The young United States faced many challenges and opportunities in the 1820s, and one was the creation of a distinct national identity in the arts. Today, visitors standing on the porch of artist Thomas Cole’s house at the Thomas Cole National Historic Site in Catskill, New York, can view the mountainous landscape that inspired Cole to create America’s first art movement, the Hudson River School. In the house and other buildings, Cole’s personal items and modern technology—like furniture on which the artist’s correspondence appears digitally—bring to life the man who was America’s most famous artist when he died in 1848. William Cullen Bryant, the noted poet and writer, gave Cole’s eulogy; artist Asher Durand painted a picture honoring their friendship. The artist’s transformative paintings and writings influenced cultural history and raised issues, such as Cole’s concern with the destruction of the landscape, that remain relevant.
In 2021, the touring exhibition “Cross Pollination: Heade, Cole, Church, and Our Contemporary Moment” (June 12 through October 31), created by the Cole site, the Olana Partnership at Olana State Historic Site, and the Crystal Bridges Museum of American Art, presents the work of 19th-century artists Thomas Cole, Frederic Church, Martin Johnson Heade, and others along with works by nineteen 21st-century artists. A centerpiece of the exhibition is sixteen stunning paintings of hummingbirds by Heade from The Gems of Brazil (1863–1864). The “cross pollination” refers not only to interconnections between artists past and present but also to the cross pollination between art and science, including environmental issues like biodiversity. The works are shown indoors and on the grounds of the Cole site and nearby at Olana, home of Hudson River School painter Frederic Church, who studied with Cole. Check the Cole site online (and Olana’s website) for special remote and in-person programs.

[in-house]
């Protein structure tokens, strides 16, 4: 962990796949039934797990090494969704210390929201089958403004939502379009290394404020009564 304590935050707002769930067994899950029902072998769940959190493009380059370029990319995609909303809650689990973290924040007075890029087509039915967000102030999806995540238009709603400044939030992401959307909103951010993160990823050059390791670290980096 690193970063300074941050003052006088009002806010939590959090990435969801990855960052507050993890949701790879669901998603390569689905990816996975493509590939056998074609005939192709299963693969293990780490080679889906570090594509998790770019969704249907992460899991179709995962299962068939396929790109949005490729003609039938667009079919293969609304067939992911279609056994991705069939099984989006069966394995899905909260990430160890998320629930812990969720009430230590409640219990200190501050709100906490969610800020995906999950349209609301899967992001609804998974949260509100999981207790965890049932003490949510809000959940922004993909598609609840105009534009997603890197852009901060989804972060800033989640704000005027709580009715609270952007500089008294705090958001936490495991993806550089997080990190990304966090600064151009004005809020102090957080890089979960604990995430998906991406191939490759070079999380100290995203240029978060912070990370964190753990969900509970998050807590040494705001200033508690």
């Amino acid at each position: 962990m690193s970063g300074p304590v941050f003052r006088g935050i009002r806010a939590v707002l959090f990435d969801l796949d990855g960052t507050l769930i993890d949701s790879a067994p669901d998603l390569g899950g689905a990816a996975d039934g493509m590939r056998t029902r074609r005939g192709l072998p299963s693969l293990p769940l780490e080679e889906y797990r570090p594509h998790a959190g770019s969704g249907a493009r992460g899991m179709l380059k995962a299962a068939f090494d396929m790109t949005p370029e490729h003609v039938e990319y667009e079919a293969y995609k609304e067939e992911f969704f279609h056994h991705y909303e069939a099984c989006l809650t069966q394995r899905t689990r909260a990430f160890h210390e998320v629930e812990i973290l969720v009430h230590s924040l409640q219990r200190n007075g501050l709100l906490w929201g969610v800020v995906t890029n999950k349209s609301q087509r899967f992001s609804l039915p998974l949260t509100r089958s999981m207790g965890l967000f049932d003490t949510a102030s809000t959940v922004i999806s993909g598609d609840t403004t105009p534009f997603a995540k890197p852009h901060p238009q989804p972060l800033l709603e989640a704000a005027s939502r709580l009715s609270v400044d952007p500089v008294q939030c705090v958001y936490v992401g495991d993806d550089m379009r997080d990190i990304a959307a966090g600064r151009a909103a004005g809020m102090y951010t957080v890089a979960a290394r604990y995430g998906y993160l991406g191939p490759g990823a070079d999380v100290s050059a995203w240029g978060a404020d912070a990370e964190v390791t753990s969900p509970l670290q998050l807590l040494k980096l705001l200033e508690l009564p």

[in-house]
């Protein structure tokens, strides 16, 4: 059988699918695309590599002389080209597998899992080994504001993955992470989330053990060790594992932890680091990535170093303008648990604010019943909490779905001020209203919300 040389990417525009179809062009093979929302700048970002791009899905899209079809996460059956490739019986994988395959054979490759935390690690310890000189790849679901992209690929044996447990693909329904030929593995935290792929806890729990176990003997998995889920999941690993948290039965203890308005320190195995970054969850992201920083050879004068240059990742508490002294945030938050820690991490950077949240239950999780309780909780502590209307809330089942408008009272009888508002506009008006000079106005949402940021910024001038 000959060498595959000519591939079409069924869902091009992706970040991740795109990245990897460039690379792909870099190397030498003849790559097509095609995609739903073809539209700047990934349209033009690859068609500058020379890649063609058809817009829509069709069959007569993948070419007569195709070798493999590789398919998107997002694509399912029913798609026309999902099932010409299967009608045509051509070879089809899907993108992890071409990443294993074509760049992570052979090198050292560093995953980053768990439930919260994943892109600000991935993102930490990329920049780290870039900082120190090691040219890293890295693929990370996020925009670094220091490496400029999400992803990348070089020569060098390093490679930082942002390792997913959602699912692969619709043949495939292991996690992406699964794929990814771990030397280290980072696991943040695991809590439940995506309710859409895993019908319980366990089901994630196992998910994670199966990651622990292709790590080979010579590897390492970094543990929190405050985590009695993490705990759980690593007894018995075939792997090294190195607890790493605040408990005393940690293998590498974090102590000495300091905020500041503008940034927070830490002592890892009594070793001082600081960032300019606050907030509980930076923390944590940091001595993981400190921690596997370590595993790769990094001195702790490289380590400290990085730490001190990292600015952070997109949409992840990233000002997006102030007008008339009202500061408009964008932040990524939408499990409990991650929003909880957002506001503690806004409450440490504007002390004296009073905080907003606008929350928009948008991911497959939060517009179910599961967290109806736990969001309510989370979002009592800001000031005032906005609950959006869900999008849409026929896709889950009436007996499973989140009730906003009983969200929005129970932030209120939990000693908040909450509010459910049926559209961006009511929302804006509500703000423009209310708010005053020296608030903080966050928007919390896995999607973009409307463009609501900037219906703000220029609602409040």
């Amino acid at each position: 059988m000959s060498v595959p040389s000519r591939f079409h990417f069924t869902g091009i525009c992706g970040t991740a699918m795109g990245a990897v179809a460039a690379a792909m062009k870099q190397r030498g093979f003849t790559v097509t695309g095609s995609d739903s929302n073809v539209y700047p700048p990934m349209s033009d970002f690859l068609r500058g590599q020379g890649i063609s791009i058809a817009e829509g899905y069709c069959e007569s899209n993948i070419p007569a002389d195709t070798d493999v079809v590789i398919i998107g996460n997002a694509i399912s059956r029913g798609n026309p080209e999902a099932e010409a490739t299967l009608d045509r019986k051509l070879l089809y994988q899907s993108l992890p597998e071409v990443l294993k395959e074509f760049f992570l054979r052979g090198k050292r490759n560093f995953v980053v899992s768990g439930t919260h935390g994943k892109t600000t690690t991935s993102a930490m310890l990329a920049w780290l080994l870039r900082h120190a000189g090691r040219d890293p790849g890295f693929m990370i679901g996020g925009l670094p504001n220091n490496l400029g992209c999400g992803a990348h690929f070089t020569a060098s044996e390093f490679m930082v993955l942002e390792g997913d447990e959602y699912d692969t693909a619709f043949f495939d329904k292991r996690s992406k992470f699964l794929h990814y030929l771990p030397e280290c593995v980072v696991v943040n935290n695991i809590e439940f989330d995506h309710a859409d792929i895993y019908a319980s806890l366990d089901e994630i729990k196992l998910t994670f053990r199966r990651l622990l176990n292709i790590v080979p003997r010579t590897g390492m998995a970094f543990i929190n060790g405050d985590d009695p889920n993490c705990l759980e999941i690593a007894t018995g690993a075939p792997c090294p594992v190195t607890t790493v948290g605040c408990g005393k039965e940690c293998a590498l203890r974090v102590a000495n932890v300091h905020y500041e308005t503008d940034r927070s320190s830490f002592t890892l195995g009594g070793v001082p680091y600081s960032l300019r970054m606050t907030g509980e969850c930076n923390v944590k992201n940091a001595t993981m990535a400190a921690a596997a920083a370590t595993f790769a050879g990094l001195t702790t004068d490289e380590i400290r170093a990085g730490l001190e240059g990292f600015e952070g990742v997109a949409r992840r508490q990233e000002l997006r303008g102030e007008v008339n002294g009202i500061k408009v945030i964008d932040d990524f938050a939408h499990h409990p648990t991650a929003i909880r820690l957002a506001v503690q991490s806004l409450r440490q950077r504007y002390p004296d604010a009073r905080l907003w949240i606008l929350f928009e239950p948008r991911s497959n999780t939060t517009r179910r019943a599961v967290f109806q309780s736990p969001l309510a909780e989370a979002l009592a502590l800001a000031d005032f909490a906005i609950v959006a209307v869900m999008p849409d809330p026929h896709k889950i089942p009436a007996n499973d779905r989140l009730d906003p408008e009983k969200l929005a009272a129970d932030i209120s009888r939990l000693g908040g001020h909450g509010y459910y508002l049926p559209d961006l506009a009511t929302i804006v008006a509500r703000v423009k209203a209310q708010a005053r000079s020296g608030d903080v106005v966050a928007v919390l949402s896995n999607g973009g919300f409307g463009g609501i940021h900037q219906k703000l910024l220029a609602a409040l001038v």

Exploring the Cole House and Beyond